The 2018-sepsis-one-hour bundle suggests early administration of one or more broad-spectrum antibiotics, which are able to treat all likely pathogens of patients with suspected infection; antibiotic stewardship was also emphasized as an essential aspect of high-quality sepsis management [9]. At present, the gold standard to diagnose GNB infection is based on bacterial culture, which may take hours or days before the result is known and can lead to delayed treatment decisions. The inflammatory mediators induced by GNB infection may result in a significant inflammatory response, including fever, tachycardia, and shortness of breath [10]. However, none of the scoring tools, such as qSOFA score and SIRS criteria, had ever been used to predict GNB infection. Given that both of the abovementioned scoring tools involve clinical parameters, we aimed to discover a prompt, simple, and inexpensive bedside prediction tool to detect GNB infection in the emergency department (ED) to assist clinical physicians with timely antibiotic treatment and enable accurate patient disposition.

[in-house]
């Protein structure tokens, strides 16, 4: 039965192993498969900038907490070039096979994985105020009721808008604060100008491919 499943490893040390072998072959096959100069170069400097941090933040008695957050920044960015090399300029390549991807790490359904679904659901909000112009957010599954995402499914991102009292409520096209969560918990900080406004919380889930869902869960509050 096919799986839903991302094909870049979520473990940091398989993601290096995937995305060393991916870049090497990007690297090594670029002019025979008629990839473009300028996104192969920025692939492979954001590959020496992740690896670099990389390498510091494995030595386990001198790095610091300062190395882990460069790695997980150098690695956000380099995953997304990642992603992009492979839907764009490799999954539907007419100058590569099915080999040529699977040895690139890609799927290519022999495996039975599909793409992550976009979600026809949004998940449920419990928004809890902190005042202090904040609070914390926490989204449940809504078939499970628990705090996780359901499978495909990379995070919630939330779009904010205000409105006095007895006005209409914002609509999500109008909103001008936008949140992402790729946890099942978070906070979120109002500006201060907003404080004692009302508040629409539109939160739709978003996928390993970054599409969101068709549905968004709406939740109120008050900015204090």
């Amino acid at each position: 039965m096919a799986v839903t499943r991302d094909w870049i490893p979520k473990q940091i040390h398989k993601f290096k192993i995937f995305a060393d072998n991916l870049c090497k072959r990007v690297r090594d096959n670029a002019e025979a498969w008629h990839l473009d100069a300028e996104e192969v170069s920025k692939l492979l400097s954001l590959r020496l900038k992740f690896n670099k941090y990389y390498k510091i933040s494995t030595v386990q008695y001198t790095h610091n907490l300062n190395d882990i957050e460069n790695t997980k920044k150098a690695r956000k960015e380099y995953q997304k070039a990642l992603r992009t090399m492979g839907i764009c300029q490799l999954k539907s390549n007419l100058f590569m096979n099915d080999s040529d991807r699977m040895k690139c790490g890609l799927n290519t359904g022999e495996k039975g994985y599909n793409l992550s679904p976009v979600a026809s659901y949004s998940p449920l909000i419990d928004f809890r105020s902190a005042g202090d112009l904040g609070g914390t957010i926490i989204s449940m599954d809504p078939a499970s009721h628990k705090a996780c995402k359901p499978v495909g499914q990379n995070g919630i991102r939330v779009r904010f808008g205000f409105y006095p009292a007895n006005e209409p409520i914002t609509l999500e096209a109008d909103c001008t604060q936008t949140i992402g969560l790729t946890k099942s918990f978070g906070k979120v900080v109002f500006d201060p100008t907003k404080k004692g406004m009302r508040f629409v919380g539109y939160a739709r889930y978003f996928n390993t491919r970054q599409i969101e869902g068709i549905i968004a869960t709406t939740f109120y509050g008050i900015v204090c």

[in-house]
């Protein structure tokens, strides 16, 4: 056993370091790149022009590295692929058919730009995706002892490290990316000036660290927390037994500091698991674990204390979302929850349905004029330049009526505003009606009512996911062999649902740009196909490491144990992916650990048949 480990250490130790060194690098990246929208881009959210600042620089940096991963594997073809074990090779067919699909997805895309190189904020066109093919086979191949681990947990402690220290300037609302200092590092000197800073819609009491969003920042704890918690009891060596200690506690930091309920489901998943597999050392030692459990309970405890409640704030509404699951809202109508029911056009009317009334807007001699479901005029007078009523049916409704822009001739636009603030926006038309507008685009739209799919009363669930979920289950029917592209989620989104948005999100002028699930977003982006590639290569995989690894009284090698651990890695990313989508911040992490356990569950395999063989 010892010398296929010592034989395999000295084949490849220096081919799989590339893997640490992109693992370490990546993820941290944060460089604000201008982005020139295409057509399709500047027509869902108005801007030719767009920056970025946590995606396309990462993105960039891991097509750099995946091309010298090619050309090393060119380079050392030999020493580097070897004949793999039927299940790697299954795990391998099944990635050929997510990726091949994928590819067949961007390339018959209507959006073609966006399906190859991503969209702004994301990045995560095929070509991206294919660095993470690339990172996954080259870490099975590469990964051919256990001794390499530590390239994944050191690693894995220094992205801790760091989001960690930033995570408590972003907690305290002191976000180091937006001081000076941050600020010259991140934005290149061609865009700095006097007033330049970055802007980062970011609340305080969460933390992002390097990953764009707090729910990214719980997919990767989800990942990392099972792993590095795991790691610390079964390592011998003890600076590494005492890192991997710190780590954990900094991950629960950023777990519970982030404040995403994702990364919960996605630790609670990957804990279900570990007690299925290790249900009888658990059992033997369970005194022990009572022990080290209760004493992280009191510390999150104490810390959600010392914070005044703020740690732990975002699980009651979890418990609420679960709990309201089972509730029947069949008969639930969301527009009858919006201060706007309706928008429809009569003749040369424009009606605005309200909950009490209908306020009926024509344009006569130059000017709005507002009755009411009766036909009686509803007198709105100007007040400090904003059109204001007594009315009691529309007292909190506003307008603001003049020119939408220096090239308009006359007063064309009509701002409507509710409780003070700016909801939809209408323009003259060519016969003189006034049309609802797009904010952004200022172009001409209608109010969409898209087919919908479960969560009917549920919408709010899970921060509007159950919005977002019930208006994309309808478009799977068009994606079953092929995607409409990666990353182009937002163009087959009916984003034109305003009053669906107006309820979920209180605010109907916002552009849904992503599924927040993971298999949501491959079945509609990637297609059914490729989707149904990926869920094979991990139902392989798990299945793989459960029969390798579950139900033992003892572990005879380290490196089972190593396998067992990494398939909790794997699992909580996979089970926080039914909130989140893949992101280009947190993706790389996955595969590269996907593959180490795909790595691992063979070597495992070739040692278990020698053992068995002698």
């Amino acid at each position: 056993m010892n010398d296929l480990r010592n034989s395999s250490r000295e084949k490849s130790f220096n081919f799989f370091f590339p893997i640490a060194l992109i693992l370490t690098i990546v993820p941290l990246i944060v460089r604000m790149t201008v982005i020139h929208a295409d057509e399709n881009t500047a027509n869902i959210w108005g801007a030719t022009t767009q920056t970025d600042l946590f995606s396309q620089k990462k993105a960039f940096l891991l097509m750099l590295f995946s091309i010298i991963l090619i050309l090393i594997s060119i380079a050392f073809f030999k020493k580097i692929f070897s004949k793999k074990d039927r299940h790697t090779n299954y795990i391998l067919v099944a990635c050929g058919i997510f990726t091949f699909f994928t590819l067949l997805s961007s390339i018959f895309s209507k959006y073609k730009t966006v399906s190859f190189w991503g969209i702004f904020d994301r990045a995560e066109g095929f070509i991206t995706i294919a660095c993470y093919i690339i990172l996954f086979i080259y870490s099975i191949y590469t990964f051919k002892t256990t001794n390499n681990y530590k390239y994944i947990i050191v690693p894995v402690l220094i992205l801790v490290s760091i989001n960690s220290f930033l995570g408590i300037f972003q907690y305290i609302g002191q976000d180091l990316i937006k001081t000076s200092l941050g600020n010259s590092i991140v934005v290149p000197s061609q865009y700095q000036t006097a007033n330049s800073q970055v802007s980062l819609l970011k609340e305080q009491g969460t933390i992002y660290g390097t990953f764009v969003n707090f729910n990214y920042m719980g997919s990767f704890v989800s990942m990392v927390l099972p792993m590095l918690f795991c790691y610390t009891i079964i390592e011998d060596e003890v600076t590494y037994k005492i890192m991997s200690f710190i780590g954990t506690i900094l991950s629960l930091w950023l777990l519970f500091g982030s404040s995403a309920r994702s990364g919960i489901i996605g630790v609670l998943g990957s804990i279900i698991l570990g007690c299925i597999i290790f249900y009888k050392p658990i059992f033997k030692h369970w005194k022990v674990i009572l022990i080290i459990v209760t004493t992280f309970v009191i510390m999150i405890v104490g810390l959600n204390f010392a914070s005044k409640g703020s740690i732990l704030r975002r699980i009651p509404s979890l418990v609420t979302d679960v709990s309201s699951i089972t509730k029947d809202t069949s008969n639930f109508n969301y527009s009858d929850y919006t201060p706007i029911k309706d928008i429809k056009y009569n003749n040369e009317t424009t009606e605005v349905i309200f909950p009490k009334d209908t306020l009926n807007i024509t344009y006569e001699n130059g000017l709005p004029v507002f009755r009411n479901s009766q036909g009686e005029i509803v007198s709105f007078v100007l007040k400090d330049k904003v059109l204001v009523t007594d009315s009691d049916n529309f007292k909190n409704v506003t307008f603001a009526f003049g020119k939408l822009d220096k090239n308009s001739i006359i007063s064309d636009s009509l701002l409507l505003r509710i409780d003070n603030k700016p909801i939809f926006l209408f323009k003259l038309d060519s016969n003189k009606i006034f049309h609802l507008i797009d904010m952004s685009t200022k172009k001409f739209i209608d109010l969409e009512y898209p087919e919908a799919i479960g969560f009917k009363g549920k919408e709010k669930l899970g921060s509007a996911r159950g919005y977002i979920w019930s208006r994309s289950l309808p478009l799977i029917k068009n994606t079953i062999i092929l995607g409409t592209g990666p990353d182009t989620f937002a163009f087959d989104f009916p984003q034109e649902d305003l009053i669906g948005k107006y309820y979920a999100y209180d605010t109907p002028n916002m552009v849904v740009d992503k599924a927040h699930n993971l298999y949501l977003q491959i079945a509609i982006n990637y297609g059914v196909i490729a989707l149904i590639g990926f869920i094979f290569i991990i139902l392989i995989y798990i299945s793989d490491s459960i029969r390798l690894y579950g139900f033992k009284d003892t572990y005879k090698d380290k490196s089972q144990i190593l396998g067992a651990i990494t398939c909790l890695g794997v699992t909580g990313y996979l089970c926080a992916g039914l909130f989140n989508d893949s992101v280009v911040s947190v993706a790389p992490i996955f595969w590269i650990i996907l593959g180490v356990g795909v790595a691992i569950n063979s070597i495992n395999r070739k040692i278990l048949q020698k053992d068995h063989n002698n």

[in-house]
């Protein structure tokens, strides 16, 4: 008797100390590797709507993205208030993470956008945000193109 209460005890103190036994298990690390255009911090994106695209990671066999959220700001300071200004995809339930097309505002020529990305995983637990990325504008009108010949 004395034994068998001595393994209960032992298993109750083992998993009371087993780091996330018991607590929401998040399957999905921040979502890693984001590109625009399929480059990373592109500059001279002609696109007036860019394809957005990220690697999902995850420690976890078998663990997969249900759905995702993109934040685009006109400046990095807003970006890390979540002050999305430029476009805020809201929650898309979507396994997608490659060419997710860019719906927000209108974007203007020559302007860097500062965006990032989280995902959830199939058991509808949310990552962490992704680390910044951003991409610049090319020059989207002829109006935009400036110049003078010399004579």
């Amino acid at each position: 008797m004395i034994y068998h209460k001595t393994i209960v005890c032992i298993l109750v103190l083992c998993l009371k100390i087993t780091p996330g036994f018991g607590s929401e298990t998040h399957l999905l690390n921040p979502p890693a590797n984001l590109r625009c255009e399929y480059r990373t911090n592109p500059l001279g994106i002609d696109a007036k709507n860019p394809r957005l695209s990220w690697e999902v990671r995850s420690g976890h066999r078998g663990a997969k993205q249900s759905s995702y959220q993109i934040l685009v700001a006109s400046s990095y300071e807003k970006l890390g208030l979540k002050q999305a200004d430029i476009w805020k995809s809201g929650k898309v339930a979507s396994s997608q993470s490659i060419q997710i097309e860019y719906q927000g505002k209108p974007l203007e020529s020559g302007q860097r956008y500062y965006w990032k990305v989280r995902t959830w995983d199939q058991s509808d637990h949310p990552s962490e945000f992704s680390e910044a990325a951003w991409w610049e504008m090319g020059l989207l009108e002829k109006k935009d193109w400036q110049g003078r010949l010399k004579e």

Methods

Study design, setting, and participants

This was a retrospective cohort study, conducted in a university-affiliated medical center (Cathay General Hospital, Taipei) in Northern Taiwan with 40 ED beds and 800 ward beds and approximately 55,000 patients visiting annually. The study period was between January 01, 2014 and December 31, 2017. Patients who fulfilled the following inclusion criteria were included: (1) age above 18 years, (2) suspected bacterial infection, and (3) bacterial culture from blood, sputum or urine, ordered and obtained in the ED. Patients who were transferred from other hospitals, had out-of-hospital cardiac arrest, were pregnant, or had mixed infections were excluded.

Definition of variables and primary outcome